Stage 3 Tune

Stage 3 BRZ

Most tuners will list a Stage 3 tune as their top-tier option, others will go further and include a Stage 4 and even Stage 5 tune. At this point, tuning stages can become even more confusing.

In most cases, a Stage 3 build typically features every performance part available for that particular engine.

Tuners who go beyond Stage 3 are usually referring to naturally aspirated cars, and the next stages involve turbo or supercharging them, and then maximizing the power they can produce in their new forced induction form.

Whether it’s a naturally aspirated, turbocharged, or supercharged car, at this point, the fuel system and engine internals will probably be the weak points and require upgrading.

Tuyrbo and supercharger isolated

The exact parts involved in a Stage 3 tune will vary between cars, though, much more so than in Stage 1 and 2.

Bigger fuel injectors and the fuel pump are commonly part of a Stage 3 tune, as satisfying the engine’s thirst is vital to keep it from having a meltdown — quite literally.

The fuel helps keep temperatures down inside the cylinders, and if there’s not enough fuel, things will overheat.

Engine internals are also part of a Stage 3 build. Some tuners include parts such as cams, valves, valve springs, cranks, pistons, etc.

Stage 3 Audi

These parts will either increase power themselves or make the engine capable of handling more power through increased boost.

Some engines are overbuilt for their power levels straight from the factory, and won’t need any internal upgrades, others will require various parts to avoid blowing up when power and stress are increased.

Stage 3 turbocharged cars will sometimes get either hybrid or big turbo upgrades, as one of their biggest limiting factors at this point can be the turbos themselves.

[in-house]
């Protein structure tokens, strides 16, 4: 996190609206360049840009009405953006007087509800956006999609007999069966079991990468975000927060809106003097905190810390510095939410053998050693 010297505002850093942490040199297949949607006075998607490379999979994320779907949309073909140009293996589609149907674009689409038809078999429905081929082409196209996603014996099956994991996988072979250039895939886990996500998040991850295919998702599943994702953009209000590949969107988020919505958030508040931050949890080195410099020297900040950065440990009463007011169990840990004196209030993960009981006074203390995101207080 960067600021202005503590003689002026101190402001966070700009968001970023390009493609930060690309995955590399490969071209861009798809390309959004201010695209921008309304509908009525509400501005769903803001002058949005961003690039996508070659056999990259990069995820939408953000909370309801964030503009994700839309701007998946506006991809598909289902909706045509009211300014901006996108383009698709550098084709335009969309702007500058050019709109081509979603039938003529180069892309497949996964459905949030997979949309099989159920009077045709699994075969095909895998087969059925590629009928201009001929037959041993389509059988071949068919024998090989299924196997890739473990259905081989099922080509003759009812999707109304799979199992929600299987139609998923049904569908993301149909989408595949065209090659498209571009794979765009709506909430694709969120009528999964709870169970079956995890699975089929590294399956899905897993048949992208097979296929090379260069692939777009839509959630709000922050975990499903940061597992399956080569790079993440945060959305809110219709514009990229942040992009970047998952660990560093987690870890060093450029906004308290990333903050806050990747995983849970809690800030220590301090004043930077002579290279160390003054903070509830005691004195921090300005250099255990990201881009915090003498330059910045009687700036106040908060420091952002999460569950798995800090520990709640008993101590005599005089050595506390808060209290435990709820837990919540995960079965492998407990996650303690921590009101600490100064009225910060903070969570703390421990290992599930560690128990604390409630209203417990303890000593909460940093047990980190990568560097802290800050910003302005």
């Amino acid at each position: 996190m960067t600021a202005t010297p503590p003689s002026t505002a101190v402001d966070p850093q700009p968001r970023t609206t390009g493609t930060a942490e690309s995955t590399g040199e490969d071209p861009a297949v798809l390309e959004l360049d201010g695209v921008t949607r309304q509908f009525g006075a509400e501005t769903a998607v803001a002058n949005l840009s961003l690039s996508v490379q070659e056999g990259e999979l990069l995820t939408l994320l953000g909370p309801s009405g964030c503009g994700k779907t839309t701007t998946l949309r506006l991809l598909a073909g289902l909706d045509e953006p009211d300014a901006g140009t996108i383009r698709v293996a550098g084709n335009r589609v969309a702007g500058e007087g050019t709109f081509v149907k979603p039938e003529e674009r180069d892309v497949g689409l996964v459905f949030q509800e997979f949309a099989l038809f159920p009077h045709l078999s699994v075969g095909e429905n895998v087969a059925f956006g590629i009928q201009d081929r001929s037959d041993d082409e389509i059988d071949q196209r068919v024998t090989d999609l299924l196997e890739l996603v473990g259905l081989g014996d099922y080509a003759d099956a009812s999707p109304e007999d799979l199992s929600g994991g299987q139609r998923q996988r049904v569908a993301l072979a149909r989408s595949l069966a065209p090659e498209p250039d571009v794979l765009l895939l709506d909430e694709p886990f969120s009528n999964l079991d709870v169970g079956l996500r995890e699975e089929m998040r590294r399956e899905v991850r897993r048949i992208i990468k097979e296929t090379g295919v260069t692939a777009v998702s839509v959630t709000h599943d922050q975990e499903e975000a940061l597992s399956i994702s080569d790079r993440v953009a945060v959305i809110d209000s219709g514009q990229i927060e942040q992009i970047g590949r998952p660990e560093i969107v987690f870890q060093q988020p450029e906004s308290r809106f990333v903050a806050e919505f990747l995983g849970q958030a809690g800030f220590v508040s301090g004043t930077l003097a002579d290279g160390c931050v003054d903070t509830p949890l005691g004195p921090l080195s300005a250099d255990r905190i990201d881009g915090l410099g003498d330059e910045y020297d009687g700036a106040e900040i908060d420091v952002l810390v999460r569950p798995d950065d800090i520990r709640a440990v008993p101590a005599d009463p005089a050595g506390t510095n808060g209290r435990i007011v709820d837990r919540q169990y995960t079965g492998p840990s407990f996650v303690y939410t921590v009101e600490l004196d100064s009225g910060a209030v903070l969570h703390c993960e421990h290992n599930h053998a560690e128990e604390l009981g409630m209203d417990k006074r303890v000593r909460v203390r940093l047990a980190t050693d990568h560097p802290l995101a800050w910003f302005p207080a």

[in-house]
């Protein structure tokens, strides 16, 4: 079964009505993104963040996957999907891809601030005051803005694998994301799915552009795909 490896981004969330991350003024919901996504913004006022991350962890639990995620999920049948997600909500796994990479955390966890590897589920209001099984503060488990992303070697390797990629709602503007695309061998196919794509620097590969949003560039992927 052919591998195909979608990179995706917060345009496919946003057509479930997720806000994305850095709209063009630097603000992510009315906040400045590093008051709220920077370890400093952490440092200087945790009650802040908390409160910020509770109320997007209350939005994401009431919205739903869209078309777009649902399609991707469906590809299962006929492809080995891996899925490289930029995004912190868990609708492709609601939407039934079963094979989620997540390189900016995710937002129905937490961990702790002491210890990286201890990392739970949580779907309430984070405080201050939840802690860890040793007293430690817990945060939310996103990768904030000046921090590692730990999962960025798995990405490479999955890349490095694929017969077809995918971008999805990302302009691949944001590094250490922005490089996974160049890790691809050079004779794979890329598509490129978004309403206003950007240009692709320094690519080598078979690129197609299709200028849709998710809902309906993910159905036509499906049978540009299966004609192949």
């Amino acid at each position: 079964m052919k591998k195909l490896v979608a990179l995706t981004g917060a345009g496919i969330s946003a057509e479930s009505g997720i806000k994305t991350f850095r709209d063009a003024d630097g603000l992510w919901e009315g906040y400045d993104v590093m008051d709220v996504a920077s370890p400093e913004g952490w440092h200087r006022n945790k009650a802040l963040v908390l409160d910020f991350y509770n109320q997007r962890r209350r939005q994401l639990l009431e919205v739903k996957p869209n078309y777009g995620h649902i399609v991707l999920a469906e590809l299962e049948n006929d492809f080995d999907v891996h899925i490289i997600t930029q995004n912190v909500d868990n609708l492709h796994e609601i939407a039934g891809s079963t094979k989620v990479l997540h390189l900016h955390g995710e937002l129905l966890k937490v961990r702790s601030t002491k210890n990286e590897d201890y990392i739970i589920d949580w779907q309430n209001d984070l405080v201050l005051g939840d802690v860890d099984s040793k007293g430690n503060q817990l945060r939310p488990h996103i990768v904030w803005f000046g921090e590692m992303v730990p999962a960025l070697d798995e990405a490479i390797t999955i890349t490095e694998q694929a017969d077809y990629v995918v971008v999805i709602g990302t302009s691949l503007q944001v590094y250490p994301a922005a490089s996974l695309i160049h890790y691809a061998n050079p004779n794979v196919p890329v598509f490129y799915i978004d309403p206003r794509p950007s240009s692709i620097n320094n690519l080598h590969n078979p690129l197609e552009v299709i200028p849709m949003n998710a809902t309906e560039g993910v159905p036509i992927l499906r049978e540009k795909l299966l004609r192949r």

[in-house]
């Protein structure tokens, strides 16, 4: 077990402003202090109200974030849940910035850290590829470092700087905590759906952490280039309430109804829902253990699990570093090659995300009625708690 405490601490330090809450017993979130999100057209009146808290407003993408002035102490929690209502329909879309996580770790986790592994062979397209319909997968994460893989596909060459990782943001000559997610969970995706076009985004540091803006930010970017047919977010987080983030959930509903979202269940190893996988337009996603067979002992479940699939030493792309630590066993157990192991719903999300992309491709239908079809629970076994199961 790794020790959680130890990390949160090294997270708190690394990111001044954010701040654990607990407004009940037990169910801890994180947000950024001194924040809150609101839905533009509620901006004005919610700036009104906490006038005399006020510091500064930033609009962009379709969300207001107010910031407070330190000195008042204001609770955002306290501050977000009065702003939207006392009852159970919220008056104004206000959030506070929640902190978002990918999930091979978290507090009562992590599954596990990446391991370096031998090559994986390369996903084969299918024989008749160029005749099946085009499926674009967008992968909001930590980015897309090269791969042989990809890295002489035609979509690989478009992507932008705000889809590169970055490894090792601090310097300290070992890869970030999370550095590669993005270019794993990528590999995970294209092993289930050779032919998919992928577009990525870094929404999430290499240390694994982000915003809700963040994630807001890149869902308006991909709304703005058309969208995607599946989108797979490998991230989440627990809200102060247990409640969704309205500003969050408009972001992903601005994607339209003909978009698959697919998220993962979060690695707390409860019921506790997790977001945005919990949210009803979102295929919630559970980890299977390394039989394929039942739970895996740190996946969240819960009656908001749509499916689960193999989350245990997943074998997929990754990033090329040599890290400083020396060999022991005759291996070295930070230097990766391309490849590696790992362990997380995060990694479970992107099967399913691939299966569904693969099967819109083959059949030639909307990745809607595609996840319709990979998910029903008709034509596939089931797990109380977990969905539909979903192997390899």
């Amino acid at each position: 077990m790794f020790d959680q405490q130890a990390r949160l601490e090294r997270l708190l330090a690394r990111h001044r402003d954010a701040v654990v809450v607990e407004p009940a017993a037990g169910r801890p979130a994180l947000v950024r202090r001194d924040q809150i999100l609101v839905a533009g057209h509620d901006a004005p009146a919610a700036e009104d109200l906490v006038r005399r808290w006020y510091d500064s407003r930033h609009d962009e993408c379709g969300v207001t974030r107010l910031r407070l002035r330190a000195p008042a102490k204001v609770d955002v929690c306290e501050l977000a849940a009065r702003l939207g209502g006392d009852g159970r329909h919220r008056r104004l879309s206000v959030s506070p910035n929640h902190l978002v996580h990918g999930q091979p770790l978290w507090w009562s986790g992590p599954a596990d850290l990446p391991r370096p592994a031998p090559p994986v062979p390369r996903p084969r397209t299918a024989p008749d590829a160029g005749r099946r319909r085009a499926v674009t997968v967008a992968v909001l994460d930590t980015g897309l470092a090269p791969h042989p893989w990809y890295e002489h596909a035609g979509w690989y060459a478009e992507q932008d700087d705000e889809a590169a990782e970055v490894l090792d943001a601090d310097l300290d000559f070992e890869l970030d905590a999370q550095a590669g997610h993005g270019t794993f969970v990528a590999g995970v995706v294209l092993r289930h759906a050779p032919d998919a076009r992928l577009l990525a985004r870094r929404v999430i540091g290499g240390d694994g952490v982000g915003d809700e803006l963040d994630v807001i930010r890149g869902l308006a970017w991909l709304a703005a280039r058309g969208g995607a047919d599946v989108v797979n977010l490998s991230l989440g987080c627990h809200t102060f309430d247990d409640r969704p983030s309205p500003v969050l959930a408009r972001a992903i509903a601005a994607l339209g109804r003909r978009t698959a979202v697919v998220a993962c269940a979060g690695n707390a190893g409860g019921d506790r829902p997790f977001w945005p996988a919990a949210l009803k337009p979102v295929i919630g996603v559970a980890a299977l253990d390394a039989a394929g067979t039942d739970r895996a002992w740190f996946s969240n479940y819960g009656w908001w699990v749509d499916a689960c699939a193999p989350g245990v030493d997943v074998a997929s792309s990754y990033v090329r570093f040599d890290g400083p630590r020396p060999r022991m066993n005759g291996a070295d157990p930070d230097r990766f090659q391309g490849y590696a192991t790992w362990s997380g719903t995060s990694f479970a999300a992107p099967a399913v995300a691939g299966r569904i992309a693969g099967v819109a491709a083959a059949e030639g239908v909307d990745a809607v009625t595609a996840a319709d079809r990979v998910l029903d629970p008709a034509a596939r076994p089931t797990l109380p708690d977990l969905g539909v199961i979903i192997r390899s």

Once you reach a certain point, the turbo will either crumble under pressure (quite literally), or the air it forces into the engine will be too hot.

Broken turbo impeller

At the end of the day, how much hp does a Stage 3 tune add? Anywhere from 100 hp to more than 500 for a turbocharged car. A naturally aspirated one will probably see somewhere in the region of 30 to 100 hp.

Again, when a car is tuned to this level, some supporting modifications are usually needed in order to keep it driveable.

Pushing out tons more power than the manufacturer intended means you should upgrade the brakes sooner rather than later.

Technician upgrading the brakes on a car

A car that’s capable of much higher top speeds and faster acceleration needs a set of heavier anchors to bring it to a halt — especially if your car wasn’t a performance model to begin with.

Another area that will probably need an upgrade at this point is the tires. A car that pumps out double its original power, or more, will need as much traction as it can get.

Grippy tires aren’t just great for launches and getting you through the twisty parts, they also play an important part when it’s time to slow down.

Upgraded suspension components will help make the tires’ job easier by keeping them in contact with the road surface, and the handling will see huge improvements.

A limited-slip differential, or LSD, is also a welcome addition, so you can make more use of your newfound power and actually transfer it to the road in the form of acceleration rather than tire smoke — this is especially true for a front-wheel-drive car.

LSD cut section

That’s pretty much all there is to the different tuning stages, but like we’ve said multiple times already, this is just a rough guide and the meaning of stages can vary a lot between cars and tuners.

What’s considered Stage 2 mods for one particular engine can be very different on another one — and that goes for the other stages as well. What one tuner calls Stage 1 may be another shop’s Stage 2.

Concluding Thoughts

Drifting on a sunny day

As you’ve gathered by now, researching tuning stages for your car online can be a confusing experience, as there aren’t any strict standards for companies to adhere to. Even if there were, engines are different, and the power figures would still vary wildly.

However, there are some general rules for tuning stages: A higher stage indicates a more aggressive tune and sometimes more supporting mods.

Usually, higher stages require more supporting mods, and that also means they’re more expensive.

What stage mods and tuning do you have on your car? Let us know in the comments below.